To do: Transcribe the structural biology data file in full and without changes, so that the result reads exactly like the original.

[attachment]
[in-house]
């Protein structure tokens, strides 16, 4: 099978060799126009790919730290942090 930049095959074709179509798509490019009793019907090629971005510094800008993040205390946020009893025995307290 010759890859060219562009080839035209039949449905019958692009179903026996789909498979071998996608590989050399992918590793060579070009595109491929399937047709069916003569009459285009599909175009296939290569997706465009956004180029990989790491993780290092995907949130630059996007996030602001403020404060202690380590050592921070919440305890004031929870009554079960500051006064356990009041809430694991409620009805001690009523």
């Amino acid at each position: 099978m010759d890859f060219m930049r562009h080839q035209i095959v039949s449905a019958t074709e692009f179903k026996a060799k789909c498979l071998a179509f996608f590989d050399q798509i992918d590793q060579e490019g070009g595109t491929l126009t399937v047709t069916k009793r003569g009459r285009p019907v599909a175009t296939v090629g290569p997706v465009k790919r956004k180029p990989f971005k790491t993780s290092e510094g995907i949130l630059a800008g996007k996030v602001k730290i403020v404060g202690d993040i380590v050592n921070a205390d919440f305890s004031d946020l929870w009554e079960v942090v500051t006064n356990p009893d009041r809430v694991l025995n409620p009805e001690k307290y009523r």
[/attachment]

[in-house]
């Protein structure tokens, strides 16, 4: 099978060799126009790919730290942090 930049095959074709179509798509490019009793019907090629971005510094800008993040205390946020009893025995307290 010759890859060219562009080839035209039949449905019958692009179903026996789909498979071998996608590989050399992918590793060579070009595109491929399937047709069916003569009459285009599909175009296939290569997706465009956004180029990989790491993780290092995907949130630059996007996030602001403020404060202690380590050592921070919440305890004031929870009554079960500051006064356990009041809430694991409620009805001690009523």
């Amino acid at each position: 099978m010759d890859f060219m930049r562009h080839q035209i095959v039949s449905a019958t074709e692009f179903k026996a060799k789909c498979l071998a179509f996608f590989d050399q798509i992918d590793q060579e490019g070009g595109t491929l126009t399937v047709t069916k009793r003569g009459r285009p019907v599909a175009t296939v090629g290569p997706v465009k790919r956004k180029p990989f971005k790491t993780s290092e510094g995907i949130l630059a800008g996007k996030v602001k730290i403020v404060g202690d993040i380590v050592n921070a205390d919440f305890s004031d946020l929870w009554e079960v942090v500051t006064n356990p009893d009041r809430v694991l025995n409620p009805e001690k307290y009523r």